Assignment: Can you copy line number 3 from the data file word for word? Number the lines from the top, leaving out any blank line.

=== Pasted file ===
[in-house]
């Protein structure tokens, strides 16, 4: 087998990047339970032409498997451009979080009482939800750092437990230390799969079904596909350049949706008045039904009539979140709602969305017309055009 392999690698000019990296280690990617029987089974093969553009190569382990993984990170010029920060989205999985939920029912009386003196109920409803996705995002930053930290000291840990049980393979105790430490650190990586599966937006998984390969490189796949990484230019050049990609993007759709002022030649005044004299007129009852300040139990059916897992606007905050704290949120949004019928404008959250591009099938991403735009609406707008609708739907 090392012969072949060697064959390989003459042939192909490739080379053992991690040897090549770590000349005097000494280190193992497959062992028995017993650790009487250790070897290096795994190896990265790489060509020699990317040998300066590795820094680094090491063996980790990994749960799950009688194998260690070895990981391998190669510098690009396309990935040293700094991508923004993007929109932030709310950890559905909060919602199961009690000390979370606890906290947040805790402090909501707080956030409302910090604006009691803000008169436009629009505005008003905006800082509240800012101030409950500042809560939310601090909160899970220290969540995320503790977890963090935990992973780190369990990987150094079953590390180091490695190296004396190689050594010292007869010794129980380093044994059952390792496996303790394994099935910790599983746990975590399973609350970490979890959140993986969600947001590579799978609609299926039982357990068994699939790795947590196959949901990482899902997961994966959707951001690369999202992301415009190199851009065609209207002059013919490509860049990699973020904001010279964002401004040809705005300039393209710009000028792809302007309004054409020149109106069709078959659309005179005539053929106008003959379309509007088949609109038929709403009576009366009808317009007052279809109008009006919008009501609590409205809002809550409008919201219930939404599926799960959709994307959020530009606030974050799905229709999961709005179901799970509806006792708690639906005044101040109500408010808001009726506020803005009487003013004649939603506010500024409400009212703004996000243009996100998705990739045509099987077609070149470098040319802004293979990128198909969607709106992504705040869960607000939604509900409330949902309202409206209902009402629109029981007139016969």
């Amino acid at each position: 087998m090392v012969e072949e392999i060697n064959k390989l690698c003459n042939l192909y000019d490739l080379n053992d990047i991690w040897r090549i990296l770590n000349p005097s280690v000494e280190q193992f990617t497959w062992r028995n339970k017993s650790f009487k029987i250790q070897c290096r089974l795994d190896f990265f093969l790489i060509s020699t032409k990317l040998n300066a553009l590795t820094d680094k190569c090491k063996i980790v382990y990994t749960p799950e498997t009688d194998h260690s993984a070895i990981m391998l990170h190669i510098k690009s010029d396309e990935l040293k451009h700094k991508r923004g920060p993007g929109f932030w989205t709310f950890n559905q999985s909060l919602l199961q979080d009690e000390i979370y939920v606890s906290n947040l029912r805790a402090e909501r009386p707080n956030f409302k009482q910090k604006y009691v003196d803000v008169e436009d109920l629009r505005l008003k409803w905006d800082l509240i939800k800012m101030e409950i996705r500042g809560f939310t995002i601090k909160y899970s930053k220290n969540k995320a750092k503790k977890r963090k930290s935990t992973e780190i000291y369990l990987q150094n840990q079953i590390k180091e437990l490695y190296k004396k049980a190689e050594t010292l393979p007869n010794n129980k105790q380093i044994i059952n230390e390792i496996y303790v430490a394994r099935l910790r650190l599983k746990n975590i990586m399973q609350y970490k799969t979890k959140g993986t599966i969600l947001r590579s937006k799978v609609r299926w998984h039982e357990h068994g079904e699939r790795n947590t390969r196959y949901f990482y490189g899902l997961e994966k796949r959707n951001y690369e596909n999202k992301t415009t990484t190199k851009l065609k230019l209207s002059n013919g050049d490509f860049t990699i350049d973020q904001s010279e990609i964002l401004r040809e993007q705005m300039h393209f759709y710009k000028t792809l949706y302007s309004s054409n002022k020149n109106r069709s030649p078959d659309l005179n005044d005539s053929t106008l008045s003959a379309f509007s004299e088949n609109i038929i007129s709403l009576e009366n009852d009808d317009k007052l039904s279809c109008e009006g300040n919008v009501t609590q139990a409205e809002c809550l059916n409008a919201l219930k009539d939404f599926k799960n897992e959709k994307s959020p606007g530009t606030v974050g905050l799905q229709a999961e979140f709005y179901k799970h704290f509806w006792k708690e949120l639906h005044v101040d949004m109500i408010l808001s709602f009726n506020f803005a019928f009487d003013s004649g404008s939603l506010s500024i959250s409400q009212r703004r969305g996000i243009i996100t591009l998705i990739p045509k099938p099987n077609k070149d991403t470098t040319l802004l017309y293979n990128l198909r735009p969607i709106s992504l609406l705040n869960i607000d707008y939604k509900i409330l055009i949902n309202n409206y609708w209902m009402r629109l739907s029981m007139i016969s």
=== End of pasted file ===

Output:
């Amino acid at each position: 087998m090392v012969e072949e392999i060697n064959k390989l690698c003459n042939l192909y000019d490739l080379n053992d990047i991690w040897r090549i990296l770590n000349p005097s280690v000494e280190q193992f990617t497959w062992r028995n339970k017993s650790f009487k029987i250790q070897c290096r089974l795994d190896f990265f093969l790489i060509s020699t032409k990317l040998n300066a553009l590795t820094d680094k190569c090491k063996i980790v382990y990994t749960p799950e498997t009688d194998h260690s993984a070895i990981m391998l990170h190669i510098k690009s010029d396309e990935l040293k451009h700094k991508r923004g920060p993007g929109f932030w989205t709310f950890n559905q999985s909060l919602l199961q979080d009690e000390i979370y939920v606890s906290n947040l029912r805790a402090e909501r009386p707080n956030f409302k009482q910090k604006y009691v003196d803000v008169e436009d109920l629009r505005l008003k409803w905006d800082l509240i939800k800012m101030e409950i996705r500042g809560f939310t995002i601090k909160y899970s930053k220290n969540k995320a750092k503790k977890r963090k930290s935990t992973e780190i000291y369990l990987q150094n840990q079953i590390k180091e437990l490695y190296k004396k049980a190689e050594t010292l393979p007869n010794n129980k105790q380093i044994i059952n230390e390792i496996y303790v430490a394994r099935l910790r650190l599983k746990n975590i990586m399973q609350y970490k799969t979890k959140g993986t599966i969600l947001r590579s937006k799978v609609r299926w998984h039982e357990h068994g079904e699939r790795n947590t390969r196959y949901f990482y490189g899902l997961e994966k796949r959707n951001y690369e596909n999202k992301t415009t990484t190199k851009l065609k230019l209207s002059n013919g050049d490509f860049t990699i350049d973020q904001s010279e990609i964002l401004r040809e993007q705005m300039h393209f759709y710009k000028t792809l949706y302007s309004s054409n002022k020149n109106r069709s030649p078959d659309l005179n005044d005539s053929t106008l008045s003959a379309f509007s004299e088949n609109i038929i007129s709403l009576e009366n009852d009808d317009k007052l039904s279809c109008e009006g300040n919008v009501t609590q139990a409205e809002c809550l059916n409008a919201l219930k009539d939404f599926k799960n897992e959709k994307s959020p606007g530009t606030v974050g905050l799905q229709a999961e979140f709005y179901k799970h704290f509806w006792k708690e949120l639906h005044v101040d949004m109500i408010l808001s709602f009726n506020f803005a019928f009487d003013s004649g404008s939603l506010s500024i959250s409400q009212r703004r969305g996000i243009i996100t591009l998705i990739p045509k099938p099987n077609k070149d991403t470098t040319l802004l017309y293979n990128l198909r735009p969607i709106s992504l609406l705040n869960i607000d707008y939604k509900i409330l055009i949902n309202n409206y609708w209902m009402r629109l739907s029981m007139i016969s």